I went "moose hunting" yesterday too. We did a low level 300 mile jaunt away over into the hinterland. We never went above 300 feet all the way around. It was very exciting and I enjoyed it very much, in spite of the terrific bumps which made me sick. It is very hard to navigate so close to the ground because the ground is going by you at about 120 miles per hour, you can't find your drift so you can't discover your wind. And as I told you, that is the main essential of Navigation. But we have another way of doing these low level trips. We draw a strip map - that is a strip of the country for ten miles either side of our desired route or ‘track' and then we navigate by map reading alone. We stay on our track at all times and if we find ourselves off at any time, we immediately alter course to get back on. It is immense fun and I really enjoyed it too...but it was very hard pinpointing as the country where we went is almost solid bush and there is hardly a thing marked on the map. We had a very good pilot again, a great ‘moose hunter'. We actually saw three moose on the way around. They were browsing in muskeg and must have got a terrific fright when we went roaring over their heads! We went by so fast that I didn't get any more than a glimpse of them, so I can't tell if they ran or not - but Gosh, you get a terrific sensation of speed when you are traveling so close to the ground! It comes up and hits you smack in the face like a great roll of green, red and yellow ribbons winding endlessly before your eyes. It gives a magnificent feeling of superiority, you scorn the earth beneath you and are really lord of the universe. At least, that is how I feel (or at least I do until something goes wrong then discover just how small and puny I really am.)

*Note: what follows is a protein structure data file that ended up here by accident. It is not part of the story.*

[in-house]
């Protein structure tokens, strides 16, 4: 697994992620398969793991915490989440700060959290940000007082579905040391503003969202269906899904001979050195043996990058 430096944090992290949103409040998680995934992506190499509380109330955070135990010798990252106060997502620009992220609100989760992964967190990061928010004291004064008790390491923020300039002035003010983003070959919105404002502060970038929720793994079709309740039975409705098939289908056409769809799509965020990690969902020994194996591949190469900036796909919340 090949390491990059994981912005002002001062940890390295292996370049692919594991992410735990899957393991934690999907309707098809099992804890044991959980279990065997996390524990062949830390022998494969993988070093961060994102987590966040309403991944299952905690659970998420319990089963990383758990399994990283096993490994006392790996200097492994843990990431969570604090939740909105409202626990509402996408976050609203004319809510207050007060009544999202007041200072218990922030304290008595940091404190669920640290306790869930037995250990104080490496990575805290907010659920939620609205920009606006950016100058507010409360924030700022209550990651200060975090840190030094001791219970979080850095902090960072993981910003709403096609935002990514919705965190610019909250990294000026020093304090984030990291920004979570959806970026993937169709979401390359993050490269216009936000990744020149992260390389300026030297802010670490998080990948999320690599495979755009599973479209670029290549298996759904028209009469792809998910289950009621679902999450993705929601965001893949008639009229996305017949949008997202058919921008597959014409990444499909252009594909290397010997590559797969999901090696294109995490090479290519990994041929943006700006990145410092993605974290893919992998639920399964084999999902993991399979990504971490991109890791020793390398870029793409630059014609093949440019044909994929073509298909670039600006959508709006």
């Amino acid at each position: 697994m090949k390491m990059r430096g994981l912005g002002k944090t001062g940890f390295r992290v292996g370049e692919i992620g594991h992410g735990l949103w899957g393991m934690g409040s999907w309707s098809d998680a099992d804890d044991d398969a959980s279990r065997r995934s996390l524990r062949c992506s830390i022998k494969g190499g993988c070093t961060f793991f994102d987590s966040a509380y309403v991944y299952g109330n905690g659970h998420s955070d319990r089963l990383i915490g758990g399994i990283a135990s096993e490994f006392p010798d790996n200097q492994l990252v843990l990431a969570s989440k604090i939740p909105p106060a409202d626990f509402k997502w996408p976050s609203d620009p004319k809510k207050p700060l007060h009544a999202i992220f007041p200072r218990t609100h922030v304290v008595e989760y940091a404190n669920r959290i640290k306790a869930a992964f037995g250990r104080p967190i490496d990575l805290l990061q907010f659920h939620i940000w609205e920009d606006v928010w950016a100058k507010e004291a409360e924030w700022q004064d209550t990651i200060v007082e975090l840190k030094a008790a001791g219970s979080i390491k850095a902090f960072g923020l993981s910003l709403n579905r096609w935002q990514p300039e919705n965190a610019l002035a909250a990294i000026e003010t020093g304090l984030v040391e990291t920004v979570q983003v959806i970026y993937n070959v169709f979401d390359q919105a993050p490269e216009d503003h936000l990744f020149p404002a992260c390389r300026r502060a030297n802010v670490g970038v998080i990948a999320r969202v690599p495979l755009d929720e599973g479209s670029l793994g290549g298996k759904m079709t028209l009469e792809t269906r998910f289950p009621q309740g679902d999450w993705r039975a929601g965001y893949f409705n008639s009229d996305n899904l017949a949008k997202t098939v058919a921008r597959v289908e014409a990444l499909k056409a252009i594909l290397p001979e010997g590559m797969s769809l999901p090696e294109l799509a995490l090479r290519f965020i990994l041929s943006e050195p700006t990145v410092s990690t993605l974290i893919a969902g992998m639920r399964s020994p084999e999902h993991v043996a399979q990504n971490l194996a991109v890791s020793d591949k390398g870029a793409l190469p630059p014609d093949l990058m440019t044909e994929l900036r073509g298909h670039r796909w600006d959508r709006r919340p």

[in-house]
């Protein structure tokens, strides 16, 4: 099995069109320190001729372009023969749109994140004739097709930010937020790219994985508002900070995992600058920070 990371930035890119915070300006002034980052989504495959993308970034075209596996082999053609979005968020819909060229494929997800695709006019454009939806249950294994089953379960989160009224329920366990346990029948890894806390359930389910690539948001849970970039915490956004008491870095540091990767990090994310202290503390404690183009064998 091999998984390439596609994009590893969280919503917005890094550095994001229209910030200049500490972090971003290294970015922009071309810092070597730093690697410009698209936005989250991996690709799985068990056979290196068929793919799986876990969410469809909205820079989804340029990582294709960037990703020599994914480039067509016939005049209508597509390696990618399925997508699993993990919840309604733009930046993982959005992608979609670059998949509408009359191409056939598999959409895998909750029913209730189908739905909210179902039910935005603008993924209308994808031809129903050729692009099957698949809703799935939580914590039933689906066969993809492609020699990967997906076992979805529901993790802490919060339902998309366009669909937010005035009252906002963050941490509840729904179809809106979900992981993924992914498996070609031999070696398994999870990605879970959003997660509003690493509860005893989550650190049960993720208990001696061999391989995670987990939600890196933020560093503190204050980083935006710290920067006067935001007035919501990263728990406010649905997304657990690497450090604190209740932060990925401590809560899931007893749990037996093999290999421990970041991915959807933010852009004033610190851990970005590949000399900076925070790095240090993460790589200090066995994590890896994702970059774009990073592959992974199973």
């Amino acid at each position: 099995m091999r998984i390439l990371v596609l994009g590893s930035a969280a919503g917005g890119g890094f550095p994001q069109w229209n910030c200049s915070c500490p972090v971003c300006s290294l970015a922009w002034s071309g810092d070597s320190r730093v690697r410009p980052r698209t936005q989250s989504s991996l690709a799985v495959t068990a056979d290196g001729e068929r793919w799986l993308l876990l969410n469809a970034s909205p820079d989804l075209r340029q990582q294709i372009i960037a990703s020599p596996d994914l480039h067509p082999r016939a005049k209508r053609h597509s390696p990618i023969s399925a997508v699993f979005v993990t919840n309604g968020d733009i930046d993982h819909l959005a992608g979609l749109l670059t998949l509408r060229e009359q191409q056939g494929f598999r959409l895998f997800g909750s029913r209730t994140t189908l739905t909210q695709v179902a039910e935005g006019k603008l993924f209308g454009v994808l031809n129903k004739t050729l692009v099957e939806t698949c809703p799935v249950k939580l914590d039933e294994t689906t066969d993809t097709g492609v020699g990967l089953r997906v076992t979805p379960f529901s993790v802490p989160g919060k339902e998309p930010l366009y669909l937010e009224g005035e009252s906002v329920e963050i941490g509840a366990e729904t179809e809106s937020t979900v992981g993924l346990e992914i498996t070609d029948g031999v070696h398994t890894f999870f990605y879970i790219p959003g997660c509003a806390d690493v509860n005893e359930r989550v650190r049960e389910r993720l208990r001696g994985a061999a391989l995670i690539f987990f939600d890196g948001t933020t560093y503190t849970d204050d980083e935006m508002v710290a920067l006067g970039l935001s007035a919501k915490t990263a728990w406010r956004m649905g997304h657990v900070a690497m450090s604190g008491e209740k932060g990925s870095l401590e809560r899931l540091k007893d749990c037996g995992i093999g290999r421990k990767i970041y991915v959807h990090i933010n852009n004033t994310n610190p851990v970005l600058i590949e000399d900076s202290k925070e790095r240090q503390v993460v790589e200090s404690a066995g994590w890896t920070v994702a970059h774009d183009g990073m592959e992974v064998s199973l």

No, Phil hasn't written yet. Nellie Stamper does regularly. She's at Kingston and really ‘browned off' with the town. But she loves her job.

Well Dad, I didn't get to go fishin' again. I had hoped to go this weekend on my 48 hrs. but the fishing is closed. My hunting trip fell through too. How are you doing? Hope you got some last time. Say ‘Hello' to Burt when you see him again. Must close now.

Love as always,

Jim



Original Scans